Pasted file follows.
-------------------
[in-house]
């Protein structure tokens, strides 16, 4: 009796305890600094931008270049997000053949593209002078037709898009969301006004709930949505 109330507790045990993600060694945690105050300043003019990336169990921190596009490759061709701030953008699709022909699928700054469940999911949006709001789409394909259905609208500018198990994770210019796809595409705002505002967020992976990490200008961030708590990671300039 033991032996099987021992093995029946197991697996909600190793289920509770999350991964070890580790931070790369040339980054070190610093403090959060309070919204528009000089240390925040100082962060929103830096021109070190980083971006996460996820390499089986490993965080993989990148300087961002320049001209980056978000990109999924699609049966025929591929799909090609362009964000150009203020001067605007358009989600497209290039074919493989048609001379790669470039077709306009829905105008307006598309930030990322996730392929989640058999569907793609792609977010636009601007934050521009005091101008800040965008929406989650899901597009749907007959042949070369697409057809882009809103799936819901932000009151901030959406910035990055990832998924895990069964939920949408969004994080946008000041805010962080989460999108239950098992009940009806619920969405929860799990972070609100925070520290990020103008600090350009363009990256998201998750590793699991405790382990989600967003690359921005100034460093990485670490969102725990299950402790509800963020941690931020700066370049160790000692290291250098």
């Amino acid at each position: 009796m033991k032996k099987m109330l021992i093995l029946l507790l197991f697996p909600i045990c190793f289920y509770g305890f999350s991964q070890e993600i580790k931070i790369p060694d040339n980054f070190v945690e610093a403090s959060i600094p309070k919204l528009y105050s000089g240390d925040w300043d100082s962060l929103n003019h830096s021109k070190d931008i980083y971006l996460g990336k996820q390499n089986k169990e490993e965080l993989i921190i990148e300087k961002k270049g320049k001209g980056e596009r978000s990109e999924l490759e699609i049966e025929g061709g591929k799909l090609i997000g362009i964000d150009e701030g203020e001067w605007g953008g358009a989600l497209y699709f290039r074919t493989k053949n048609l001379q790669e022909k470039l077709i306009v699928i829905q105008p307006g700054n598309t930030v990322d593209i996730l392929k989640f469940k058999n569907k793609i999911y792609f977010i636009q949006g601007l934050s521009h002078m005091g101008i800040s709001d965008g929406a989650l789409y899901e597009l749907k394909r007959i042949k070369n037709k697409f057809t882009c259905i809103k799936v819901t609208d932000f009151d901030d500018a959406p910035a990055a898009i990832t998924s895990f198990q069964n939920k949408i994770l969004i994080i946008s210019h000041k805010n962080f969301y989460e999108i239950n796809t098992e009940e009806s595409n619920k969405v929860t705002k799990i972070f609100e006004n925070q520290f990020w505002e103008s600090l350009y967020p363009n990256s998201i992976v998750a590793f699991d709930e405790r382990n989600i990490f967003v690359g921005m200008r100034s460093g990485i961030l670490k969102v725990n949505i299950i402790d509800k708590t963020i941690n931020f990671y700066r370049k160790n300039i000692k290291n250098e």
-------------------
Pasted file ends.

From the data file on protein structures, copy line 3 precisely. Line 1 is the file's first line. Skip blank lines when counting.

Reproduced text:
């Amino acid at each position: 009796m033991k032996k099987m109330l021992i093995l029946l507790l197991f697996p909600i045990c190793f289920y509770g305890f999350s991964q070890e993600i580790k931070i790369p060694d040339n980054f070190v945690e610093a403090s959060i600094p309070k919204l528009y105050s000089g240390d925040w300043d100082s962060l929103n003019h830096s021109k070190d931008i980083y971006l996460g990336k996820q390499n089986k169990e490993e965080l993989i921190i990148e300087k961002k270049g320049k001209g980056e596009r978000s990109e999924l490759e699609i049966e025929g061709g591929k799909l090609i997000g362009i964000d150009e701030g203020e001067w605007g953008g358009a989600l497209y699709f290039r074919t493989k053949n048609l001379q790669e022909k470039l077709i306009v699928i829905q105008p307006g700054n598309t930030v990322d593209i996730l392929k989640f469940k058999n569907k793609i999911y792609f977010i636009q949006g601007l934050s521009h002078m005091g101008i800040s709001d965008g929406a989650l789409y899901e597009l749907k394909r007959i042949k070369n037709k697409f057809t882009c259905i809103k799936v819901t609208d932000f009151d901030d500018a959406p910035a990055a898009i990832t998924s895990f198990q069964n939920k949408i994770l969004i994080i946008s210019h000041k805010n962080f969301y989460e999108i239950n796809t098992e009940e009806s595409n619920k969405v929860t705002k799990i972070f609100e006004n925070q520290f990020w505002e103008s600090l350009y967020p363009n990256s998201i992976v998750a590793f699991d709930e405790r382990n989600i990490f967003v690359g921005m200008r100034s460093g990485i961030l670490k969102v725990n949505i299950i402790d509800k708590t963020i941690n931020f990671y700066r370049k160790n300039i000692k290291n250098e």